Rotary Peace Center at Chulalongkorn University, Bangkok, Thailand
In nearly two months being a Class 19 Rotary Peace Fellow at the Rotary Peace Center at Chulalongkorn University, Bangkok, I have gone full cycle in all mood swings – happy, glum, loud, reticent, an extensive dose of laughing yoga, and moments the tears couldn’t be held back. Perhaps, our eyes need to be washed by our tears once in a while, so that we can see life with a clearer view again. It was good all of this happened to me because it served as a reality check that I was still in touch with my humanity.
Of all the emotions, nothing can equate the place of happiness and that has been my lifelong pursuit. The great news from home on the afternoon of July 21 was the curtain raiser so far in my short stay on earth. How could I describe the joy of being a brand new father of twins – a boy and a girl? Surely I couldn’t wish for more. Now I have a double task at hand. I will not only seek after happiness but begin the tortuous road to peace to make my world safe for my twins.
The journey to this realization began when I was young. I remember my mother always told me that happiness was the key to life. When I went to elementary school, they asked me what I wanted to be when I grew up. I wrote down ‘Happy’. My teachers told me I didn’t understand the assignment and I told them they didn’t understand life. As I became older, happiness became my guidepost and compass to navigate through a world full of unhappy people.
Some years back, I was reading about Mother Theresa and how in 1979, when she was in Stockholm to receive the Nobel Peace Prize , newspaper reporters swarmed around her to know what she would recommend for world peace. Without giving the question a second thought, she replied: “Go home and love your family, because he is the happiest, be it king or peasant who finds peace in his home.” I didn’t think at the time Mother Theresa did justice to the reporters’ question. As a journalist, it would have been hard pitching that to my editor as a lead story, unless I was writing for a soft sell magazine. But her response struck a chord with me because of how well she related it to happiness.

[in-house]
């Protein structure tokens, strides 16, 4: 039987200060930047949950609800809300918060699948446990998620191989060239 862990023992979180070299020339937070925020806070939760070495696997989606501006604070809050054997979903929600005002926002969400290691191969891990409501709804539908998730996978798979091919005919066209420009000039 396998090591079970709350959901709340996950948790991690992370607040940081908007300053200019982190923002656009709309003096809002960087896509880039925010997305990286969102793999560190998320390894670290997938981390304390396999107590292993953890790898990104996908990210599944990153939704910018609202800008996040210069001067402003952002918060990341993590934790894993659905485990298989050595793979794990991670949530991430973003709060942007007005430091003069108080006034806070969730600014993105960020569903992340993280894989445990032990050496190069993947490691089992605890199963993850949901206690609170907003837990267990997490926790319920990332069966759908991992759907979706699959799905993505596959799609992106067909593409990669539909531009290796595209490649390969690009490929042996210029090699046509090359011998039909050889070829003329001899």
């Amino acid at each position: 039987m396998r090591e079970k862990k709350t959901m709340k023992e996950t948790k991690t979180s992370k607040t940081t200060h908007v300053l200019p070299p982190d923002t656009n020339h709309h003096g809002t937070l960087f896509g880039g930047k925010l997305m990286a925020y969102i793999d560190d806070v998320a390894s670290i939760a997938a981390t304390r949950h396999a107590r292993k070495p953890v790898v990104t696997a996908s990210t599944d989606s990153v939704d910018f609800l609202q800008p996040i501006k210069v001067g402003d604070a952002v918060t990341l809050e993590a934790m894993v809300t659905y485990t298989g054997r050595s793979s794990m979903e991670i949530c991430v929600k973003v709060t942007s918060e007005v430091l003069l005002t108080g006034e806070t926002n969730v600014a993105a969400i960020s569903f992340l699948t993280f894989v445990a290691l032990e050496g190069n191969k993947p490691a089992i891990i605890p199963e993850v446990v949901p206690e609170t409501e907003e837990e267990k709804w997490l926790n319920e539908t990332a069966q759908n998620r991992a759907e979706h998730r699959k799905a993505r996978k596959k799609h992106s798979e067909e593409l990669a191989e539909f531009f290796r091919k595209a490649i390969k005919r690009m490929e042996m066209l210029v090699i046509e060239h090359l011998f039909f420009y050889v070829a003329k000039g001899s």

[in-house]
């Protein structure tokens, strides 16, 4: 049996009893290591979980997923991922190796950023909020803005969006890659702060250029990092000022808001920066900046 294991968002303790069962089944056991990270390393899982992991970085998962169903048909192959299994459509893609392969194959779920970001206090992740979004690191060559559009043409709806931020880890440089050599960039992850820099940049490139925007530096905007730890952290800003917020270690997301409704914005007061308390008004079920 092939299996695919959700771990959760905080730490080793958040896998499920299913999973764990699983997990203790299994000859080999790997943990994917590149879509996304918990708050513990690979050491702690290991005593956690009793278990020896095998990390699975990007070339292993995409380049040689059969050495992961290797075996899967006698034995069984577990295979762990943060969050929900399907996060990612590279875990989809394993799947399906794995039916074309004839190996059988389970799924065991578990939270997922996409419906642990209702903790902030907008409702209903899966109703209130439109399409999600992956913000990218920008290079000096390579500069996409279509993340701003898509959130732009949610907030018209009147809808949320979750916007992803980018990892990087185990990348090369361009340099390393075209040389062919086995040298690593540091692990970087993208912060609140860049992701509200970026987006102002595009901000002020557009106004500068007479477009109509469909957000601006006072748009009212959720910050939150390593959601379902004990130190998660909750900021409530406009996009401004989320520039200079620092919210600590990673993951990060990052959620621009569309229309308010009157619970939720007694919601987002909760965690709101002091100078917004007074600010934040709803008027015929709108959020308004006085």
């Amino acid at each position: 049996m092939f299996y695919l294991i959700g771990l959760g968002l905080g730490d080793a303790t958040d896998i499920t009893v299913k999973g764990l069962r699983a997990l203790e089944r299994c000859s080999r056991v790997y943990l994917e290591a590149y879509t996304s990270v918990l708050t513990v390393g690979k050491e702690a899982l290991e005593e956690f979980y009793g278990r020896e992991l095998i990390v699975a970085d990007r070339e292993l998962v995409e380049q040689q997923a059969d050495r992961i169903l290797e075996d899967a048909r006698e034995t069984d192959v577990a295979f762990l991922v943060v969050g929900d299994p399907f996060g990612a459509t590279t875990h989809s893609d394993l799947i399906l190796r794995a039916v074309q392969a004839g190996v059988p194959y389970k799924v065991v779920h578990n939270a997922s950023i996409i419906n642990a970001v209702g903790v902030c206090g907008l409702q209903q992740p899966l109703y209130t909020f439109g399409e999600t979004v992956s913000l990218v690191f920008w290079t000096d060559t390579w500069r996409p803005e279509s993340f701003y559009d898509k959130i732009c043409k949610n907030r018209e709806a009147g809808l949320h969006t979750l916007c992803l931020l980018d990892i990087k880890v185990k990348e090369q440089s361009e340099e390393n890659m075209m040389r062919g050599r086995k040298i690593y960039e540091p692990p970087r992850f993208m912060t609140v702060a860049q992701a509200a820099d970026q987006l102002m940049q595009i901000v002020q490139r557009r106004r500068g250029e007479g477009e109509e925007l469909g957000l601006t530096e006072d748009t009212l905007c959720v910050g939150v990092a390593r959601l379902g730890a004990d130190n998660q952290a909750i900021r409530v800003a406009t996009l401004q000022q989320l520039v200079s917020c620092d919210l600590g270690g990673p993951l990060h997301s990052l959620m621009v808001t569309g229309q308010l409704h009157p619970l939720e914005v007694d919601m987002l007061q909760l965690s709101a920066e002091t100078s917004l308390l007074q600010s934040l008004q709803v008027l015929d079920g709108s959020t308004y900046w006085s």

Years later, I traveled thousands of miles over countries and oceans and arrived in Thailand for this Rotary Peace Fellowship to understand the full import of what Mother Theresa said 36 years ago. And the moment of truth came not in class but during a field trip to Doi Tung in northern Thailand, where I saw firsthand how the initiative of Her Royal Highness, the Princess Mother, in encouraging farmers to replace opium farming for cash crops, has changed people’s lives for the better.
The transformation of Doi Tung illustrates the saying that great things come from small beginnings, while most often, we tend not to think of simple steps to solving big problems. Nothing best explains the transformation than an encounter with a 90-year-old Abba Sunpon at the village. He said a long generation of the region dwellers did at least two out of three things – grew opium, sold opium, and used opium. All that is now history, thanks to the vision of one person, the Princess Mother, who changed the narrative and gave meaning to the lives of thousands living in Doi Tung.
If I have learned anything in my time traveling the world, it is the twin power of hope and one. One person – Washington, Lincoln, Revd. King, Mandela, Obama, and even young Nobel Laureate from Pakistan, Malala – one person can change the world by giving people hope. That is the positive lessons learned from history and reinforced throughout this Fellowship. A single drop of water can start ripples that grow into ever expanding waves.
Too often, we, as individuals, Rotary Peace Fellows and alumni, and peace experts across the world, tend to overlook the power of that ‘single drop’. We like to tackle the ‘waves’ forgetting that the best way to go is thinking of simple steps to solving problems. And that is the method the Princess Mother used in Doi Tung, which is helping people to help themselves. The simple step model was what Mother Theresa also proffered: “Going home to love your family.”
You can’t love your family and hate your neighbours because they are the closest to your family. You cannot also abide by the principle of ‘Do No Harm’ and not practice it with your family because ‘Charity begins at home’. And again, one cannot love humanity, one can only love people and the closest person to you is your family.
My parting shot: When the power of love overcomes the love of power, the world will know peace.
Templer Olaiya, Nigeria
Rotary Peace Fellow
June 2015 Session